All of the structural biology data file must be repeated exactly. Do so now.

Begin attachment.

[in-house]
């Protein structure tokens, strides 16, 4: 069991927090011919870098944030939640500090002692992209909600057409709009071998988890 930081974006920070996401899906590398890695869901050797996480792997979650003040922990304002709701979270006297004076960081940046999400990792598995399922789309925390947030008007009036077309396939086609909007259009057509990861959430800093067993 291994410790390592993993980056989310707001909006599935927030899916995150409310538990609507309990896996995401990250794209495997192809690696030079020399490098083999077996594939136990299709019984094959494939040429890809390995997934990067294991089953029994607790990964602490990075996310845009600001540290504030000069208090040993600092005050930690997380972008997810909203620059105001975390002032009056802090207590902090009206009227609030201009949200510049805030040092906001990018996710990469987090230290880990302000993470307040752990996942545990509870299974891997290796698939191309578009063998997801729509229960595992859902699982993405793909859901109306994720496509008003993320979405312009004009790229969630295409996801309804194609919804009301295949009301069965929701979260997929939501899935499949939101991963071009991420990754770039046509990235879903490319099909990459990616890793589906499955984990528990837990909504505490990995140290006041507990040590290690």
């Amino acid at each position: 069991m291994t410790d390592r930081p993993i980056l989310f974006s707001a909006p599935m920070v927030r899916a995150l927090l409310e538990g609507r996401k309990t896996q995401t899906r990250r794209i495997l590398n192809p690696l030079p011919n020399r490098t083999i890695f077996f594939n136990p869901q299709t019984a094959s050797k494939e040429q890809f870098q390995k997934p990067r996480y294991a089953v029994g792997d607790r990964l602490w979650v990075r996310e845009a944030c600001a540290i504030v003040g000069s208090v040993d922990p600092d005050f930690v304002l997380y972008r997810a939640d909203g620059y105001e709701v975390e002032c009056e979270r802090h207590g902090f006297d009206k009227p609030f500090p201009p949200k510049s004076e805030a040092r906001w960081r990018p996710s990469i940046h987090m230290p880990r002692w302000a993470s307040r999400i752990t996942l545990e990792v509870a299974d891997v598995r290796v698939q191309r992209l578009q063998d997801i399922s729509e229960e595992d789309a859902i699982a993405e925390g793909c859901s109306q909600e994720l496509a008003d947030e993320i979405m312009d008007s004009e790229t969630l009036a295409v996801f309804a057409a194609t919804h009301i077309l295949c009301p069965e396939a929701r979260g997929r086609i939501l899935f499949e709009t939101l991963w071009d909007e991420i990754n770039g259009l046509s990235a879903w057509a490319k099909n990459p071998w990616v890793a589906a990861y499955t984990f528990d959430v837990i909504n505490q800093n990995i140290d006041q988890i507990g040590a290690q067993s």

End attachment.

[in-house]
């Protein structure tokens, strides 16, 4: 069991927090011919870098944030939640500090002692992209909600057409709009071998988890 930081974006920070996401899906590398890695869901050797996480792997979650003040922990304002709701979270006297004076960081940046999400990792598995399922789309925390947030008007009036077309396939086609909007259009057509990861959430800093067993 291994410790390592993993980056989310707001909006599935927030899916995150409310538990609507309990896996995401990250794209495997192809690696030079020399490098083999077996594939136990299709019984094959494939040429890809390995997934990067294991089953029994607790990964602490990075996310845009600001540290504030000069208090040993600092005050930690997380972008997810909203620059105001975390002032009056802090207590902090009206009227609030201009949200510049805030040092906001990018996710990469987090230290880990302000993470307040752990996942545990509870299974891997290796698939191309578009063998997801729509229960595992859902699982993405793909859901109306994720496509008003993320979405312009004009790229969630295409996801309804194609919804009301295949009301069965929701979260997929939501899935499949939101991963071009991420990754770039046509990235879903490319099909990459990616890793589906499955984990528990837990909504505490990995140290006041507990040590290690």
């Amino acid at each position: 069991m291994t410790d390592r930081p993993i980056l989310f974006s707001a909006p599935m920070v927030r899916a995150l927090l409310e538990g609507r996401k309990t896996q995401t899906r990250r794209i495997l590398n192809p690696l030079p011919n020399r490098t083999i890695f077996f594939n136990p869901q299709t019984a094959s050797k494939e040429q890809f870098q390995k997934p990067r996480y294991a089953v029994g792997d607790r990964l602490w979650v990075r996310e845009a944030c600001a540290i504030v003040g000069s208090v040993d922990p600092d005050f930690v304002l997380y972008r997810a939640d909203g620059y105001e709701v975390e002032c009056e979270r802090h207590g902090f006297d009206k009227p609030f500090p201009p949200k510049s004076e805030a040092r906001w960081r990018p996710s990469i940046h987090m230290p880990r002692w302000a993470s307040r999400i752990t996942l545990e990792v509870a299974d891997v598995r290796v698939q191309r992209l578009q063998d997801i399922s729509e229960e595992d789309a859902i699982a993405e925390g793909c859901s109306q909600e994720l496509a008003d947030e993320i979405m312009d008007s004009e790229t969630l009036a295409v996801f309804a057409a194609t919804h009301i077309l295949c009301p069965e396939a929701r979260g997929r086609i939501l899935f499949e709009t939101l991963w071009d909007e991420i990754n770039g259009l046509s990235a879903w057509a490319k099909n990459p071998w990616v890793a589906a990861y499955t984990f528990d959430v837990i909504n505490q800093n990995i140290d006041q988890i507990g040590a290690q067993s």